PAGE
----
Dynamic loading#

Building either foreign resources or the VHDL simulation model as shared libraries allows to decouple the build procedures.

Loading foreign objects from within a simulation#

Instead of linking and building foreign objects along with GHDL, it is also possible to load foreign resources dynamically. In order to do so, provide the path and name of the shared library where the resource is to be loaded from. For example:

attribute foreign of get_rand: function is "VHPIDIRECT ./getrand.so get_rand";

Generating shared libraries#


Ensure reading and understanding Linking object files before this one.

There are three possibilities to elaborate simulation models as shared libraries, instead of executable binaries:

  • ghdl -e -shared [options...] primary_unit [secondary_unit]

  • ghdl -e -Wl,-shared -Wl,-Wl,--version-script=./file.ver -Wl,-Wl,-u,ghdl_main [options...] primary_unit [secondary_unit]

  • gcc -shared -Wl,`ghdl --list-link tb` -Wl,--version-script=./file.ver -Wl,-u,ghdl_main

The only difference between the two later procedures is the entrypoint (GHDL or GCC). Preference depends on the additional options that users need to provide. The main difference with the former is that it will make all symbols visible in the resulting shared library. In the other two procedures, visible symbols will be the ones defined in the default grt.ver added by GHDL and the file.ver provided by the user. Note that file.ver must include ghdl_main and any other added by the user. See example shghdl and ghdl-cosim#2.


When GHDL is configured with --default-pic explicitly, it uses it implicitly when executing any -a, -e or -r command. Hence, it is not required to provide these arguments (fPIC/PIE) to GHDL. However, these might need to be provided when building C sources with GCC. Otherwise linker errors such as the following are produced:

relocation R_X86_64_PC32 against symbol * can not be used when making a shared object; recompile with -fPIC


For further details regarding how to call ghdl_main see Wrapping a simulation.


Alternatively, if the shared library is built with --bind and --list-link, the output from the later can be filtered with tools such as sed in order to remove the default version script (accomplished in ghdl#640), and make all symbols visible by default. However, this procedure is only recommended in edge cases where other solutions don’t fit.

Loading a simulation#


By default, GHDL uses grt.ver to limit which symbols are exposed in the generated artifacts, and ghdl_main is not included. See Generating shared libraries for guidelines to generate shared objects with visible or filtered symbols.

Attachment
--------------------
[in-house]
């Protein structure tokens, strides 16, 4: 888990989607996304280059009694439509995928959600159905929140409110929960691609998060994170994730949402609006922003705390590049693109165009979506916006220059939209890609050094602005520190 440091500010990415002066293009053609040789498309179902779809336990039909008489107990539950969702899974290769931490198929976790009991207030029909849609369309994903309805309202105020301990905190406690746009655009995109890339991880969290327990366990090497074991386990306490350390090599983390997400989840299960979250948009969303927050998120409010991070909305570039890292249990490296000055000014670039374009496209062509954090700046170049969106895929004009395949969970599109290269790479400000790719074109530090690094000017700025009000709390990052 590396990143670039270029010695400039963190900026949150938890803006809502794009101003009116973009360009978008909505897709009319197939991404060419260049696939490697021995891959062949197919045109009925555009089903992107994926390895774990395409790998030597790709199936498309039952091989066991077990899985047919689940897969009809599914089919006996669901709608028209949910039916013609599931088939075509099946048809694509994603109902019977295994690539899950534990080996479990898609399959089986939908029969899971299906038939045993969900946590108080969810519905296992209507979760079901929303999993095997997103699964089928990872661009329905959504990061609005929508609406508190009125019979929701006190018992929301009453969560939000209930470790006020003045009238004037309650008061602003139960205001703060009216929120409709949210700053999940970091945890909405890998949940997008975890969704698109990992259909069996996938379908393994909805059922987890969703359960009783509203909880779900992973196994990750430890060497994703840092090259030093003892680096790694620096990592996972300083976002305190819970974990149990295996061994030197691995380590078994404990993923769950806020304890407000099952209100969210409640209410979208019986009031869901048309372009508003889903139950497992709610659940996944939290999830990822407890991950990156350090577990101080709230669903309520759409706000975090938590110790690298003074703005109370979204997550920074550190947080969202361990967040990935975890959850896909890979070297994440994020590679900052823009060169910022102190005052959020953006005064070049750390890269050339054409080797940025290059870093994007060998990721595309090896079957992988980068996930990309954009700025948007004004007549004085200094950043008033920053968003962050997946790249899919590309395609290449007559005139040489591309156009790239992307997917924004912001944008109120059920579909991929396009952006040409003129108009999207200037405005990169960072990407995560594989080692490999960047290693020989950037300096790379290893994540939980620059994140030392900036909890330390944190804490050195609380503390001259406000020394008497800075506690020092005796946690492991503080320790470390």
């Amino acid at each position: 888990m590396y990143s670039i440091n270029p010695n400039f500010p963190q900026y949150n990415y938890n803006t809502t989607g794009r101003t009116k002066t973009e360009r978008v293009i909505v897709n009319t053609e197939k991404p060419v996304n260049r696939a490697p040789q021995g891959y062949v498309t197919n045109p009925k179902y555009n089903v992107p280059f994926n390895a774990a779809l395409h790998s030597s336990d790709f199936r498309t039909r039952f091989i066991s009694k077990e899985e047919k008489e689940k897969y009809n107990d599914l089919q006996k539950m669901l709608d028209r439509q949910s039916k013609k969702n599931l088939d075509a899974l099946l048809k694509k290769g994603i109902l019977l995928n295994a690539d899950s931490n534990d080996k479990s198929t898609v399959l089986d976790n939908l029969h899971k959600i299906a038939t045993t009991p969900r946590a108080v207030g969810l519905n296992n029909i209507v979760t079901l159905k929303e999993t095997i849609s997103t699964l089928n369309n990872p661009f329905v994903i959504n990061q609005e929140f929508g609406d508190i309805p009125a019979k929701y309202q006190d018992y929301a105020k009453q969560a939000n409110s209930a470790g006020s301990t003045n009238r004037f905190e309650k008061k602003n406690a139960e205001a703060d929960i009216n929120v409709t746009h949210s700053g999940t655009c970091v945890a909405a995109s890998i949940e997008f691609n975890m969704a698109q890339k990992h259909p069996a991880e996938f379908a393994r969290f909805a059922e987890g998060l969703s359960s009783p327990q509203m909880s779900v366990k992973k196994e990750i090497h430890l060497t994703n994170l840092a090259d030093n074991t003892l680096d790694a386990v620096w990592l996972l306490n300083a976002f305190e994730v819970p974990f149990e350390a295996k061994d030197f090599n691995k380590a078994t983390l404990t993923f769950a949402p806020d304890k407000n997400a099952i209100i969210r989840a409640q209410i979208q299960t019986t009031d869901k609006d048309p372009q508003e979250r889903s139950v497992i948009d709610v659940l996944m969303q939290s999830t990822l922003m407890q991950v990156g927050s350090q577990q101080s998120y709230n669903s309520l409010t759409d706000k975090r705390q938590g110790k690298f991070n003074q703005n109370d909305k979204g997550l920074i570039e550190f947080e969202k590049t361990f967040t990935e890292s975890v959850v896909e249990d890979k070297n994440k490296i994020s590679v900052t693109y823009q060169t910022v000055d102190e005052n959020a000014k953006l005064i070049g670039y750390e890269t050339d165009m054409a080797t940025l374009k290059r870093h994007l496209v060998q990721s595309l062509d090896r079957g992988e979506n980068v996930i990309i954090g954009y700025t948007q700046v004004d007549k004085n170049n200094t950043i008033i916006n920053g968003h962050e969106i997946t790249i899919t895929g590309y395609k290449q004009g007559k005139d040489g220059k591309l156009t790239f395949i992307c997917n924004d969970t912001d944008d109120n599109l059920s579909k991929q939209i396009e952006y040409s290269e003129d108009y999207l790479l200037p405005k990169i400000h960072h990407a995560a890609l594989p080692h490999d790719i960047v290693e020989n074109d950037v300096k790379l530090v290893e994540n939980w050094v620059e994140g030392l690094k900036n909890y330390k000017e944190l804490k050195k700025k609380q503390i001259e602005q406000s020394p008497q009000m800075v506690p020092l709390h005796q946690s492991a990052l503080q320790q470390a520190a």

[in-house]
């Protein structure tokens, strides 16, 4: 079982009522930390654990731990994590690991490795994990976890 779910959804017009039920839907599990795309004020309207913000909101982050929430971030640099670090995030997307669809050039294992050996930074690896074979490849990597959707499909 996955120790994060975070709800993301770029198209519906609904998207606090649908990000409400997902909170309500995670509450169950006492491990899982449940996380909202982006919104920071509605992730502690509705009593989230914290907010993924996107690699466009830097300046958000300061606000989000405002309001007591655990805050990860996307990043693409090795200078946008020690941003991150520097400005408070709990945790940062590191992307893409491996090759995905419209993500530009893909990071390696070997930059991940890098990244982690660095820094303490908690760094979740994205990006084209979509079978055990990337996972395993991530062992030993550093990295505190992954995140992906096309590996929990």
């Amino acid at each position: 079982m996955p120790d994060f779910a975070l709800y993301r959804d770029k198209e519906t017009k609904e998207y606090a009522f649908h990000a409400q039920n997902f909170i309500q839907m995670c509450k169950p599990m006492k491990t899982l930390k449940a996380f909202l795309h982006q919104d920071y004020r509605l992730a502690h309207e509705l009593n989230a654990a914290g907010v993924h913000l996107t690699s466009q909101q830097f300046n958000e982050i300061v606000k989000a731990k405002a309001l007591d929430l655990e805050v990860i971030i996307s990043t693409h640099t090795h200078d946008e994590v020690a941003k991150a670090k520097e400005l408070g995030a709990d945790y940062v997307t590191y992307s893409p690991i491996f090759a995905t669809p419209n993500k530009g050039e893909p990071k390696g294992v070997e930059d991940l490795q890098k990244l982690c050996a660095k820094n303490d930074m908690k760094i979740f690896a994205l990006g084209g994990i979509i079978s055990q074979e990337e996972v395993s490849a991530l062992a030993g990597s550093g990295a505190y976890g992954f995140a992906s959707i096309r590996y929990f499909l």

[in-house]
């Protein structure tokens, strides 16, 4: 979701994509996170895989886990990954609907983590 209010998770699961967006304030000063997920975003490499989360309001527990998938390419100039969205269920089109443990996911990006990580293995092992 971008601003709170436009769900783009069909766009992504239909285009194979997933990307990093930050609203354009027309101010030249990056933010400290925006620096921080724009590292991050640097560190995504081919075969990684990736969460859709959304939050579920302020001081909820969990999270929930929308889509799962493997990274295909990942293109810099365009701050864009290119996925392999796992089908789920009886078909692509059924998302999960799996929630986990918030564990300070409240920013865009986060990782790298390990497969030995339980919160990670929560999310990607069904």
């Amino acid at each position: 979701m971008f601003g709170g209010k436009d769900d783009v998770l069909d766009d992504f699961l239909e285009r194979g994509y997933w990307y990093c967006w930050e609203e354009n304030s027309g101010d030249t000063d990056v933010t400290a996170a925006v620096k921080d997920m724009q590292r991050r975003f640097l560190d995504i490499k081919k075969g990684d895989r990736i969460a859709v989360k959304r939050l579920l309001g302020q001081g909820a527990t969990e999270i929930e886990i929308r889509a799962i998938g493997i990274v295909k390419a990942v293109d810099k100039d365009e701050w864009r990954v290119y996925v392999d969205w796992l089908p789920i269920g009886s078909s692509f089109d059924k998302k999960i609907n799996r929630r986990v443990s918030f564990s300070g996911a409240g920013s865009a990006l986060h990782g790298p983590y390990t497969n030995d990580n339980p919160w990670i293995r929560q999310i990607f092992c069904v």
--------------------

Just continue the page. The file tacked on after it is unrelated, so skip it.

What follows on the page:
In order to generate a position independent executable (PIE), be it an executable binary or a shared library, GHDL must be built with config option --default-pic. This will ensure that all the libraries and sources analyzed by GHDL generate position independent code (PIC).

PIE binaries can be loaded and executed from any language that supports C-alike signatures and types (C, C++, golang, Python, Rust, etc.). This allows seamless co-simulation using concurrent/parallel execution features available in each language: pthreads, goroutines/gochannels, multiprocessing/queues, etc. Moreover, it provides a mechanism to execute multiple GHDL simulations in parallel.

For example, in Python:

import ctypes
gbin = ctypes.CDLL(bin_path)

args = ['-gGENA="value"', 'gGENB="value"']

xargs = (ctypes.POINTER(ctypes.c_char) * (len(args)+1))()
for idx, arg in enumerate(args):
    xargs[idx+1] = ctypes.create_string_buffer(arg.encode('utf-8'))

gbin.main(len(xargs)-1, xargs)

import _ctypes
# On GNU/Linux
# On Windows

See a complete example written in C in shghdl.


As explained in Wrapping a simulation, ghdl_main must be called once, since reseting/restarting the simulation runtime is not supported yet (see ghdl#1184). When it is loaded dynamically, this means that the binary file/library needs to be unloaded from memory and loaded again (as in shghdl).


See ghdl#803 for details about expected differences in the exit codes, depending on the version of the VHDL standard that is used.